What I learned from reading Einstein: His Life and Universe by Walter Isaacson.
Come see a live show with me and Patrick O'Shaughnessy from Invest Like The Best on October 19th in New York City.
-ask me questions directly
-listen to Ask Me Anything (AMA) episodes
-listen to every bonus episode
[0:01] In a drama that would seem fake were it not so horrifying, Einstein’s brain ended up being, for more than four decades, a wandering relic.
[4:22] Einstein remained consistent in his willingness to be a serenely amused loner who was comfortable not conforming.
[6:49] “In teaching history,” Einstein replied, “there should be extensive discussion of personalities who benefited mankind through independence of character and judgment.”
[8:33] It is important to foster individuality, for only the individual can produce the new ideas.
[11:39] He had an allergic reaction against all forms of dogma and authority.
[14:37] It made me clearly realize how much superior an education based on free action and personal responsibility is to one relying on outward authority.
[20:24] It would be an astonishing nine years after his graduation and four years after the miracle year in which he upended physics before he would be offered a job as a junior professor.
[35:22] Had he given up theoretical physics at that point, the scientific community would not have noticed. There was no sign that he was about to unleash a remarkable year the like of which science had not seen since 1666, when Isaac Newton, holed up at his mother’s home to escape the plague developed calculus, an analysis of the light spectrum, and the laws of gravity.
[41:41] To dwell on the things that depress or anger us does not help in overcoming them. One must knock them down alone.
[44:30] He responded by saying that he planned to “smoke like a chimney, work like a horse, eat without thinking, go for a walk only in really pleasant company.”
[54:25] The whole affair is a matter of indifference to me, as is all the commotion, and the opinion of each and every human being.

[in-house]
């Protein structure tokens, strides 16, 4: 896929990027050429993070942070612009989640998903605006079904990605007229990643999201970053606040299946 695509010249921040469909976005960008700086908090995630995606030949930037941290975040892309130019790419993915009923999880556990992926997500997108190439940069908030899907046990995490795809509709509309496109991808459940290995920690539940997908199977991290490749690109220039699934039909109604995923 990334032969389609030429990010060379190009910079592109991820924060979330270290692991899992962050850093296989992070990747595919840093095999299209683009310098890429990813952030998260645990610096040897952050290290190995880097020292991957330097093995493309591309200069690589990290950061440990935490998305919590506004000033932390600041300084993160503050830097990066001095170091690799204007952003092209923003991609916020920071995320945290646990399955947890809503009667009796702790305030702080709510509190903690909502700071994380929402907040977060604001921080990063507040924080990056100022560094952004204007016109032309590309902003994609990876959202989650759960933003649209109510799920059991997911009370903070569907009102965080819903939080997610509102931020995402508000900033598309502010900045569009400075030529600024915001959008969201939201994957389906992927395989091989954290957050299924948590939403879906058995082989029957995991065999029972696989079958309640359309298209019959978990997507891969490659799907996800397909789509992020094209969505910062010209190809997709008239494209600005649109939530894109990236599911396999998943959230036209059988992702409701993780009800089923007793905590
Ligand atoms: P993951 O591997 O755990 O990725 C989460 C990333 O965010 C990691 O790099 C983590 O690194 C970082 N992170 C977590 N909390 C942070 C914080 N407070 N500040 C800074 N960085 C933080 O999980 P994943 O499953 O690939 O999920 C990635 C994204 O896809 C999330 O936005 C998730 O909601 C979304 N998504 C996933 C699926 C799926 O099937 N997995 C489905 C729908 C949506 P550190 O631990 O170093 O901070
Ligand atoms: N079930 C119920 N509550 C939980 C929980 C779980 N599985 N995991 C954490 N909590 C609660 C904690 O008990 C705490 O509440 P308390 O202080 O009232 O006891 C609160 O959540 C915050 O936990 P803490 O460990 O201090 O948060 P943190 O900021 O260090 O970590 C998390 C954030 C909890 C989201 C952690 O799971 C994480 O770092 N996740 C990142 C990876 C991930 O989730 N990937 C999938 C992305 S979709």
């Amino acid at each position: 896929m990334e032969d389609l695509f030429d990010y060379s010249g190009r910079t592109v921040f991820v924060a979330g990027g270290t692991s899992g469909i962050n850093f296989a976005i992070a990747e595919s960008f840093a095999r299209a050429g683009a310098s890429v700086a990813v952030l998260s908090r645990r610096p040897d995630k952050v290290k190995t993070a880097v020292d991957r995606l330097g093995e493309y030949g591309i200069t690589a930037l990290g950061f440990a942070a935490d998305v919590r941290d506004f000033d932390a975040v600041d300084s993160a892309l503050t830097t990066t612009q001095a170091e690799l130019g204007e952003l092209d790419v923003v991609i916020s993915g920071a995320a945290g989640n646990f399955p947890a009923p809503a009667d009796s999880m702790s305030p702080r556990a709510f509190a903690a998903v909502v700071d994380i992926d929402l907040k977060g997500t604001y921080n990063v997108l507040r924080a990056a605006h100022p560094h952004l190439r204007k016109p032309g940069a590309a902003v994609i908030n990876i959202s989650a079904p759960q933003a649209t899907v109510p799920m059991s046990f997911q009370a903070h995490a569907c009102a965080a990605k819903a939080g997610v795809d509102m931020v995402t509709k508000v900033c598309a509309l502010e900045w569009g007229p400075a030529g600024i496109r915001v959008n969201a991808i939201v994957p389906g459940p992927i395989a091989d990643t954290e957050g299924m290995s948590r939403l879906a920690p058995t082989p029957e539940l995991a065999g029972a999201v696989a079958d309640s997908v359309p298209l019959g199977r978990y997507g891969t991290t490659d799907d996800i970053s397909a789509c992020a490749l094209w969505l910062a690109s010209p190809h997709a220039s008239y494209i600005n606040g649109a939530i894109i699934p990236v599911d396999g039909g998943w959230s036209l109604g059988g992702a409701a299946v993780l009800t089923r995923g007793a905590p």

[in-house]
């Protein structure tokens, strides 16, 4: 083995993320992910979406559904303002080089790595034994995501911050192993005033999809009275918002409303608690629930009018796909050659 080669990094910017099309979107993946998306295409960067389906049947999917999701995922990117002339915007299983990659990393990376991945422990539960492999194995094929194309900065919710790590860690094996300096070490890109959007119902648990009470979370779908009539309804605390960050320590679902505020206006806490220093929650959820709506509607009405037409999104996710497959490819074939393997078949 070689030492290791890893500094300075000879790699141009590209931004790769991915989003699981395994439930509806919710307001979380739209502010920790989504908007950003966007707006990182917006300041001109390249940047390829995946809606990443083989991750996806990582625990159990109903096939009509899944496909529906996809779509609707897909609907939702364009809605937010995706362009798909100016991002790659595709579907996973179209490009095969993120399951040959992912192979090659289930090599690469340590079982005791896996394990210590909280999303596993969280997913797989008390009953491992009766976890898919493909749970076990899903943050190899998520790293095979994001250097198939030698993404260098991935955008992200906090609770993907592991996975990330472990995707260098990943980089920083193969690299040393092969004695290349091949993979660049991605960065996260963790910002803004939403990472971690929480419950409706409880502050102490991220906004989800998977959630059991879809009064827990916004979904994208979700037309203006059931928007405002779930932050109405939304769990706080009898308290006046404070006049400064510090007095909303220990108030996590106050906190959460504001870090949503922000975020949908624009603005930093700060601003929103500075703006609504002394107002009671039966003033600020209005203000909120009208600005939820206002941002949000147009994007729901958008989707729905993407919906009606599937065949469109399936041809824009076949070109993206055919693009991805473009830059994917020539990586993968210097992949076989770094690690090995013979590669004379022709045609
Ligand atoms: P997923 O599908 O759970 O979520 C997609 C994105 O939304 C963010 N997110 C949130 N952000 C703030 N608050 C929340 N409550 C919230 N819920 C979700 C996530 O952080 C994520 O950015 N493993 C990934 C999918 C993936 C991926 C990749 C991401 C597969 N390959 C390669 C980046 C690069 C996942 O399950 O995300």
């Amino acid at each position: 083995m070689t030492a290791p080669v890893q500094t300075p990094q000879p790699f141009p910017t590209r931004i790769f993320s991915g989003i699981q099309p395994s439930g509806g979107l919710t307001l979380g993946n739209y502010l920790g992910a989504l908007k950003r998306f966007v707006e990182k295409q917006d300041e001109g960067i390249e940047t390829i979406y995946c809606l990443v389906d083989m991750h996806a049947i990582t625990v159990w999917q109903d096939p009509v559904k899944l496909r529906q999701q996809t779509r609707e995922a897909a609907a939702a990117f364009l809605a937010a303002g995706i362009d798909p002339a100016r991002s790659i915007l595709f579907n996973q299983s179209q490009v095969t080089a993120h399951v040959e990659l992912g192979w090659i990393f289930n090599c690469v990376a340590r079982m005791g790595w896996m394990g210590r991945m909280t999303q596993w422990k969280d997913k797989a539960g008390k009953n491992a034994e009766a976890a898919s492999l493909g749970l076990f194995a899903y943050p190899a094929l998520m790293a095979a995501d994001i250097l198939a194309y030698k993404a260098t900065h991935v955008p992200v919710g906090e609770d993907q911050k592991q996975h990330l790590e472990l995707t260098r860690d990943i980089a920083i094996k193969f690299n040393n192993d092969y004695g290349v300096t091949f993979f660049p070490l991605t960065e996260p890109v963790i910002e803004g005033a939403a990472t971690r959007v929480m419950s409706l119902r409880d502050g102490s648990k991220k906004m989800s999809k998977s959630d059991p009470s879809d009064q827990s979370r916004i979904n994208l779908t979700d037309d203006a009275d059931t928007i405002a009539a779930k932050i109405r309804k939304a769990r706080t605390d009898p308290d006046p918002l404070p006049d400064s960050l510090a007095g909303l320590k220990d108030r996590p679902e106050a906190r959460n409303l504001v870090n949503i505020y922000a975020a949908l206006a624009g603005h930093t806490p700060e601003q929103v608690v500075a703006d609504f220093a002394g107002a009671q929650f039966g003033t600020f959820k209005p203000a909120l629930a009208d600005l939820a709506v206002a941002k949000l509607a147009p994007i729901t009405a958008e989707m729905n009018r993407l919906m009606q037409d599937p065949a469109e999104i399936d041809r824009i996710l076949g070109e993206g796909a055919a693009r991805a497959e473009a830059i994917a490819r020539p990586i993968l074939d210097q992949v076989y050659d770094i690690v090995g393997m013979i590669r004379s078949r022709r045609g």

[55:56] I am truly a lone traveler and have never belonged to my country, my home, my friends, or even my immediate family, with my whole heart; in the face of all these ties, I have never lost a sense of distance and a need for solitude.
[1:10:47] When shown his office, he was asked what equipment he might need. "A large wastebasket so I can throw away all my mistakes.”
[1:18:57] I do not know how the Third World War will be fought but I can tell you what they will use in the Fourth — rocks.
[1:22:26] Brief is this existence, as a fleeting visit in a strange house. The path to be pursued is poorly lit by a flickering consciousness.
Other episodes mentioned in this episode:
#18 Let My People Go Surfing: The Education of a Reluctant Businessman
#25 Against the Odds: An Autobiography by James Dyson
#94 The Outsiders: Eight Unconventional CEOs and Their Radically Rational Blueprint for Success (Henry Singleton)
#95 A Mind at Play: How Claude Shannon Invented the Information Age
#110 Distant Force: A Memoir of the Teledyne Corporation (Henry Singleton)
Bonus episode between #168 and #169 Freedom's Forge: How American Business Produced Victory in World War II
Bonus episode between #179 and #180 Working Backwards: Insights, Stories, and Secrets from Inside Amazon
Subscribe to listen to Founders Premium — Subscribers can ask me questions directly which I will answer in Ask Me Anything (AMA) episodes
“I have listened to every episode released and look forward to every episode that comes out. The only criticism I would have is that after each podcast I usually want to buy the book because I am interested so my poor wallet suffers. ” — Gareth
Be like Gareth. Buy a book: All the books featured on Founders Podcast